Constance Anna Pash Scholarship, CAP: The story
Constance Anna Pash was born September 23, 1908. the daughter of a British father and first- generation Californian mother. She grew up on a fruit ranch in the Santa Clara Valley (now Silicon Valley) in California. She attended high school in San Jose and traveled to Europe in her teen years.
She majored in chemistry at San Jose Normal School, now San Jose State University, graduating in 1932, and was accepted in to a Master’s Degree program in chemistry at Stanford University.
Sadly, she contracted tuberculosis, which required full-time bed rest in those days, causing her to miss what would have been her first two years at Stanford. By the time she was fully recovered, she was seeing Gilbert Curl, who was finishing a physics degree at UC Berkeley; he asked her to marry him and she said yes. He found a job inspecting cement for the Bureau of Standards, first in Riverside, CA, and then in Concrete, WA. – nowhere near any universities where Connie could continue her studies.
Later when they were based in Washington, DC, where Gilbert worked on the development of Sonar for World War II, they started their family and Connie decided not to try to work. However, she did continue her interest in chemistry and other sciences. She made her own deodorant, claiming that store-bought was too expensive and was made of inexpensive materials, and she conducted a botanical survey of the native plants in a canyon near where the family later lived in San Diego, CA.
Her stories of her scientific interests inspired her niece to take chemistry classes at UC Berkeley and complete a Masters in Nutrition. Connie encouraged her children to take all the math and science they could in high school, to have more options for future study and work. She was proud of her niece’s degree, her son’s degree in economics, and her daughter’s Masters in Statistics.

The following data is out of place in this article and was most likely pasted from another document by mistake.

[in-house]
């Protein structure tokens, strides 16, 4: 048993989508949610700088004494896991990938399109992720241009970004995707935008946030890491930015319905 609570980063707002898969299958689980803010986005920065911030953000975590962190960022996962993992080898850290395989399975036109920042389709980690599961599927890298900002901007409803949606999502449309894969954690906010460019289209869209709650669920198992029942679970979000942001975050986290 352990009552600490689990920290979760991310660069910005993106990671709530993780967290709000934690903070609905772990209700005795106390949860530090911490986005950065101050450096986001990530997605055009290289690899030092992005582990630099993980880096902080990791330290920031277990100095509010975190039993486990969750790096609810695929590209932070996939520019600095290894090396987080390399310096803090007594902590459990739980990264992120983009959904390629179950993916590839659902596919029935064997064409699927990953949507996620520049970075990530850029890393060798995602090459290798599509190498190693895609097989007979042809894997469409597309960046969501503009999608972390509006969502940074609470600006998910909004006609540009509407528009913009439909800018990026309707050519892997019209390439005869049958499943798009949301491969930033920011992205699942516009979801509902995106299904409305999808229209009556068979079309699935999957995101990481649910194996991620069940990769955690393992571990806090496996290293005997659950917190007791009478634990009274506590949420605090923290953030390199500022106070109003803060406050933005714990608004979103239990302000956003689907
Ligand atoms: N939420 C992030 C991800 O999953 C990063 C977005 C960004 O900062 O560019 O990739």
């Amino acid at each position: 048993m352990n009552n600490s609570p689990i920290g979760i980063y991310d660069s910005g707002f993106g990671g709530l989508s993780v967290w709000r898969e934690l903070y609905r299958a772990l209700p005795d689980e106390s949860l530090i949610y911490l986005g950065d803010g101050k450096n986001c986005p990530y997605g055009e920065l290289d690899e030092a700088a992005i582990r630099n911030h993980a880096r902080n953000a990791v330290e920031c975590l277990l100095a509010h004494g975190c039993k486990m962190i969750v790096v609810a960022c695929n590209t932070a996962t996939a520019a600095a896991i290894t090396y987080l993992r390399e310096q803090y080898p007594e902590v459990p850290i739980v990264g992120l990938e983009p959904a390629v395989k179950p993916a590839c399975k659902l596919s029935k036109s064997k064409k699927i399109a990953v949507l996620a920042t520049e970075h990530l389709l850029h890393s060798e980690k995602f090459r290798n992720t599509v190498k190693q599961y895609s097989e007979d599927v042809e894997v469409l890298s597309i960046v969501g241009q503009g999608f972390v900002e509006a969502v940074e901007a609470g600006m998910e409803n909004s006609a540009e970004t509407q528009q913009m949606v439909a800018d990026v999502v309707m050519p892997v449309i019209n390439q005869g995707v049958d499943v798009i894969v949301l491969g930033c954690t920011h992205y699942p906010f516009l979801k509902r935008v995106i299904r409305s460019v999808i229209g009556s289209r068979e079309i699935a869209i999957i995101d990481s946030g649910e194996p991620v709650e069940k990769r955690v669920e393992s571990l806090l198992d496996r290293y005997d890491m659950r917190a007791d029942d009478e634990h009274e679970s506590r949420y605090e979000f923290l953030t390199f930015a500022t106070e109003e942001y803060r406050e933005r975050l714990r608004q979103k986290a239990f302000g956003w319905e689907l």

Connie was inquisitive and enjoyed the practical search for answers to man’s problems, and believed in education for all. She died at the age of 94. Her daughter Virginia endowed the UWF scholarship which bears her name in 2017.
Virginia Curl Thompson was born in Washington, DC, on Oct. 27, 1939, and moved to San Diego after the war, when her father began the work that led to his being the project manager for the first deep dive to the Marianas Trench by the bathyscaphe, Trieste.
Virginia attended UC Riverside for her BA and received a Master’s Degree in Mathematical Statistics from UC Berkeley. She has worked editing mathematical manuscripts and teaching mathematics and statistics.
She worked with the EQUALS program at the Lawrence Hall of Science in Berkeley. EQUALS helped teachers to make the teaching of math more interesting and to encourage all students to take as much math as possible. Virginia developed the Family Math program for EQUALS which brought parents and their children together to reinforce school learning. The program spread across the US and into many countries, including Australia, New Zealand, Venezuela, Sweden, and Taiwan.
Virginia retired to Port Townsend in 2000 with her husband, Stewart Pugh. She enjoys volunteering with AAUW PT, weaving, knitting, cooking, and reading, .